You are right to be wary of New Labour’s tactics because they are well ahead of Cameron and Co. For what it is worth and as an example DC is becoming increasingly ineffective at PMQs. Almost every day specific damming issues come to light concerning Brown and others. His ignoring of warnings from 2004 about financial risks are widespread. Each question should be cold and succinct, leave the viewers to assess the ranting, raving and non answers of the First Lord and cut out the rhetoric. Two questions from today I would ask are: increasing homelessness(Tracy McVeigh in the Observer) and is the Chancellor trying to kill off Premium Bonds with the reduction to 1% interest – more economics of the madhouse.

  26. Peter
    March 22, 2009

    I watched Newswatch this weekend, having been intrigued by an advertisement earlier that referred to it ‘challenging the news makers.’

    An interesting statement reflecting, I suspect, the corporate mindset. I had thought the point of any news entity, especially the BBC, was just to report it.

    I guess this goes to the new agenda where events get interpreted, truth is assisted to emerge and narratives get enhanced. A pity that all this seems to be carried out with a thick coating of institutional group think to ensure that all these ‘enhancements’ happen in a manner that ensures the public get the messages, and are told how to think, in the ‘right’ way.

    Going from 4M to 11m viewers may be good for target-based executive bonuses, but not really as effective in meeting the supposedly ‘objective’ BBC’s remit, surely?

  27. David b
    March 22, 2009

    Reading about the hoops our banks have gone through to avoid taxes, and their former bosses have gone through to get their lump sums free of tax, I don’t suspect too many higher earning people will actually be paying much higher band tax. It is an accountant’s purpose in life surely to keep our tax bills down. ( Jaquis £116K wouldn’t have been taxed I expect).

    I have an idea. Why not set the personal allowance level for everyone at the same rate as the minimum wage. This would make votebuying governments face a fall in tax revenue when they pushed the rate up, and tax cutting governments consider the poor when they raised the tax threshold. It could usefully be combined with another policy. A flat tax on all earned income, be it dividends, rents, capital gains, income from employment whatever.

    This way we would have no incentive for creative accountancy. No disinsentive to work because higher rate bands ate into your extra earings, and – heres the killer – it would all be so simple to work out we could fire the majority of the inland revenue staff in one go. Fairness and efficiency.

    1. alan jutson
      March 22, 2009

      Agree we need to simplify the Tax system but not a blanket Tax from the Minimum wage, we need the start point to be higher say £15,000 this may then encourage those who have no work to look for it, and take many out of the TAX/Benefits trap.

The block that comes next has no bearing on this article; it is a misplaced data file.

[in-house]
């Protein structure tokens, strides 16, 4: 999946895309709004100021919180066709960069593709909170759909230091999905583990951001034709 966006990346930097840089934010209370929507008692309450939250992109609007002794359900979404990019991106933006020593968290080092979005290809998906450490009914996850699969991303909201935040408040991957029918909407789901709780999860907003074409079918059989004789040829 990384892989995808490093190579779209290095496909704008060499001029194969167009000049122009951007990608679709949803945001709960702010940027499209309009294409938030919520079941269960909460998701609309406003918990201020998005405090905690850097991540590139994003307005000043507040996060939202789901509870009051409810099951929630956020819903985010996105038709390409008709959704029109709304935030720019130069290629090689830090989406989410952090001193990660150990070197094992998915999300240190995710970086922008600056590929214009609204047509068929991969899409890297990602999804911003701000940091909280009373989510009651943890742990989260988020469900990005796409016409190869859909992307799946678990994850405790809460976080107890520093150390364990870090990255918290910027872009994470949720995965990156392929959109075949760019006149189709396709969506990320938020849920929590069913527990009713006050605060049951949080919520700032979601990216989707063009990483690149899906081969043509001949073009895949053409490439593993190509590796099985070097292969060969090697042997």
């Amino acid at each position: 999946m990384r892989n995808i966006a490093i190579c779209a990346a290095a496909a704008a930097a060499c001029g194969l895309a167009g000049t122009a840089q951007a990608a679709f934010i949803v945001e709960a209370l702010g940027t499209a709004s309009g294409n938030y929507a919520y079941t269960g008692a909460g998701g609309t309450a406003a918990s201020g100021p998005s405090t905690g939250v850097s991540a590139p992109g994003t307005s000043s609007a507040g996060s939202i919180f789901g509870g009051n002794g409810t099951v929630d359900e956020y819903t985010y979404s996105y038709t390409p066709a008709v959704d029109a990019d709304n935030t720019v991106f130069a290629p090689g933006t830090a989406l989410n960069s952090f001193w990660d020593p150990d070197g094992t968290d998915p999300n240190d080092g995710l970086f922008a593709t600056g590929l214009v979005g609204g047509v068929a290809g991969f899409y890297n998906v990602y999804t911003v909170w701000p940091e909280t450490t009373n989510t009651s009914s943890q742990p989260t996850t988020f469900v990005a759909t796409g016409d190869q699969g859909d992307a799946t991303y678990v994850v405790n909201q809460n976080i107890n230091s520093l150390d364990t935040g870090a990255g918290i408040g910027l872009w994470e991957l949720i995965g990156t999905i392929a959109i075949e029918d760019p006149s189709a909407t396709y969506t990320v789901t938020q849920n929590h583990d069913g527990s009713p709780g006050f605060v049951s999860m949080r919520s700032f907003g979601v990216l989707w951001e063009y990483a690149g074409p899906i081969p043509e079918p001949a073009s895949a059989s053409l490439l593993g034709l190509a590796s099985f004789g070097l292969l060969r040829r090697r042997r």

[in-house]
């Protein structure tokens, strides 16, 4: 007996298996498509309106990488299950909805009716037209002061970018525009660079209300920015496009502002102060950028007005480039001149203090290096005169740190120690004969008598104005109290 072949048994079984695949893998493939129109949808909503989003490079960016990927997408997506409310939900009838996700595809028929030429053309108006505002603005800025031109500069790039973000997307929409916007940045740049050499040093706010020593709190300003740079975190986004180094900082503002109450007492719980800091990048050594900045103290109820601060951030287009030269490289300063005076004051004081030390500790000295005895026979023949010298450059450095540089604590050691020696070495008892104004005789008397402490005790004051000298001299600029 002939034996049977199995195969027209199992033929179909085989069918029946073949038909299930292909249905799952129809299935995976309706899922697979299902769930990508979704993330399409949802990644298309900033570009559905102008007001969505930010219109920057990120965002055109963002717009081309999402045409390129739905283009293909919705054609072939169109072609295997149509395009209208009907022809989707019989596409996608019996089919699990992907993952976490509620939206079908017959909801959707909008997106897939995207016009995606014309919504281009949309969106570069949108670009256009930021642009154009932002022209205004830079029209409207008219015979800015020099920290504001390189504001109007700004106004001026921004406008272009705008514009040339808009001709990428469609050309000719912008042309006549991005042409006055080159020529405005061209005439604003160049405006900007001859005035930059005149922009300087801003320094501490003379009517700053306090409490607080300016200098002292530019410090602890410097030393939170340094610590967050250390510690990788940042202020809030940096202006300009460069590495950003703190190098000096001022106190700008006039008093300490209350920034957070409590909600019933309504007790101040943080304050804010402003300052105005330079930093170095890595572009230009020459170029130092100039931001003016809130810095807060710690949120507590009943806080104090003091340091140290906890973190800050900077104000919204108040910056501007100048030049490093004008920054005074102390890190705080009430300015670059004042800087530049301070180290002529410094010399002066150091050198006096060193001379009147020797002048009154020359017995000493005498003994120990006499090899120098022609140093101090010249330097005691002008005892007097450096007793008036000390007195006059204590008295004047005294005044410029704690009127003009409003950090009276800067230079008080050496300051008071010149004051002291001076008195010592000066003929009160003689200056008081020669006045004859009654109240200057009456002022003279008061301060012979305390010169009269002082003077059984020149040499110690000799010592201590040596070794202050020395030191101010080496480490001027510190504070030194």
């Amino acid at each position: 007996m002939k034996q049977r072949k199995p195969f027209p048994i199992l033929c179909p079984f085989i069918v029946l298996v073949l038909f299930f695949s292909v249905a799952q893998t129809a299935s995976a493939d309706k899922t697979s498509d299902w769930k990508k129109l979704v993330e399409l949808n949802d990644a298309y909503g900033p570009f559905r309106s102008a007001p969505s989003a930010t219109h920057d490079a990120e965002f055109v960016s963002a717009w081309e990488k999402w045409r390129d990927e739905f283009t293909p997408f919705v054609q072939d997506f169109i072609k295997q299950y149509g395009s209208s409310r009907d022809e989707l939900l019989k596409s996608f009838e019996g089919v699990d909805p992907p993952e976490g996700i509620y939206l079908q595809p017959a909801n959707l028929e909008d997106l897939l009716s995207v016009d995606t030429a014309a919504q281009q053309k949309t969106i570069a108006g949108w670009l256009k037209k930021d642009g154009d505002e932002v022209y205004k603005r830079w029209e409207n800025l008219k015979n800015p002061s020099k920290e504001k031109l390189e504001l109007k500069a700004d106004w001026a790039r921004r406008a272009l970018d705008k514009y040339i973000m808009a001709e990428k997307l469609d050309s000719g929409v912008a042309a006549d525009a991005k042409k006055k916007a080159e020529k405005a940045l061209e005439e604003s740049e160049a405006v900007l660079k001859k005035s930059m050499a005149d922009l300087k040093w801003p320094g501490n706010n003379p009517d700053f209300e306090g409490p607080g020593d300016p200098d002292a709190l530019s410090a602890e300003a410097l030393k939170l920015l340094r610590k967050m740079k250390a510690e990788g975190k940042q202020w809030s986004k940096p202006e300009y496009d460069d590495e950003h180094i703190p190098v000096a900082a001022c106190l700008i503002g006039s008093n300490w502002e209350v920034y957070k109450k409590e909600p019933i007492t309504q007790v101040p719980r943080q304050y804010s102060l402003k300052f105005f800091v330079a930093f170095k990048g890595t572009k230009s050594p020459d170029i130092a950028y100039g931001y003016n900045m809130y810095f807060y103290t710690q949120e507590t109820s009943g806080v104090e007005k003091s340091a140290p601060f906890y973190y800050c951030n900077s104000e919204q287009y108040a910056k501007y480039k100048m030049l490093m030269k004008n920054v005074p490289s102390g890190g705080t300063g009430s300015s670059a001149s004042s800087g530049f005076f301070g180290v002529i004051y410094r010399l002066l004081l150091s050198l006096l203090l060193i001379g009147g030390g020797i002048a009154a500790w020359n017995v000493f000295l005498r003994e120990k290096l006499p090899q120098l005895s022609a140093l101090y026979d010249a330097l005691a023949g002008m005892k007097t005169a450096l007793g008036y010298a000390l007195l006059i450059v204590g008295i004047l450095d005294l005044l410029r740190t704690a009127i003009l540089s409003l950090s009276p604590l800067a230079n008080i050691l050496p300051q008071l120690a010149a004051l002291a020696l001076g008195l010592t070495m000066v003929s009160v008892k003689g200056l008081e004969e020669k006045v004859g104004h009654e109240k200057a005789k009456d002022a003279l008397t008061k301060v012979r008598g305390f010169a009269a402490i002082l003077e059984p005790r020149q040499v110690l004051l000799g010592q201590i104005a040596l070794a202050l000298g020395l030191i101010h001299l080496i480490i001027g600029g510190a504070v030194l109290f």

We also need to combine National Insurance Tax with Income Tax so we again have a simple One rate of Tax, we can then discuss what should be that rate, and if and when a higher rate should be applied to earnings.

      Simplicity and transparency should be applied to all other Taxes. At the moment our system is far far too complicated

      You mention expenses:
      In business, expenses are paid to cover your out of pocket costs, no more no less, with reciepts as proof of expenditure.
      They are certainly not an additional income which is Tax free.

      If Mr McNulty, Jackie Smith or any other MPs have not paid out any money, then they should not be allowed to Claim money from the Taxpayer.
      If they have paid out money, then the people to whom they have paid money should be taxed on it, as it is income.

      Guarantee nothing will happen, it seems its one rule for them, and another for the rest of us.

  28. Lola
    March 22, 2009

    Did you hear the BBC reporting of Ken Clarkes responses regarding the IHT reform proposed by yourselves? Talk about biased. What I heard was KC saying that because of the financial mess made by New Labour it was irresponsible of the Tories to promise any tax reductions. It was reported by the BBC as the Tories Tax plans unravelling. Really, what can one do with the BBC? You have GOT to ‘reform’ it when you get into power.

  29. Bazman
    March 22, 2009

    It’s very easy to link bankers to tax (avoiders-ed). Has any other readers of this site not seen this?

    1. Lola
      March 23, 2009

      Avoidance is legal. Evasion isn’t. It is an absolute responsibility for every taxpayer to make sure that he organises his affairs in the way that best minimises tax. Banks are owned by shareholders, or now the Government. Paying less tax increases the returns for those owners, who then pay tax anyway. If the State owns banks the tax the bank pays is just a money merry go round.

  30. Bazman
    March 22, 2009

    I suspect Tories in time, are forever stalled?

    1. Lola
      March 23, 2009

      Bazman old son, you really do have a problem. It is the lefties that are stalled in time. Pursuing a failed philosophy which time after time collapses as the wealth destruction system that is socialsim catches up with them and reality breaks into the bunker. Be very clear that what we are now seeing is the ‘markets’ – that is people like me and you – passing judgement on failed lefty policies.

  31. Robin
    March 23, 2009

    The best response to any question about tax is ….

    “If the Labour Party carry on spending at this rate we will be forced to have a 45% basic rate of tax.”

    …. and that is sadly true.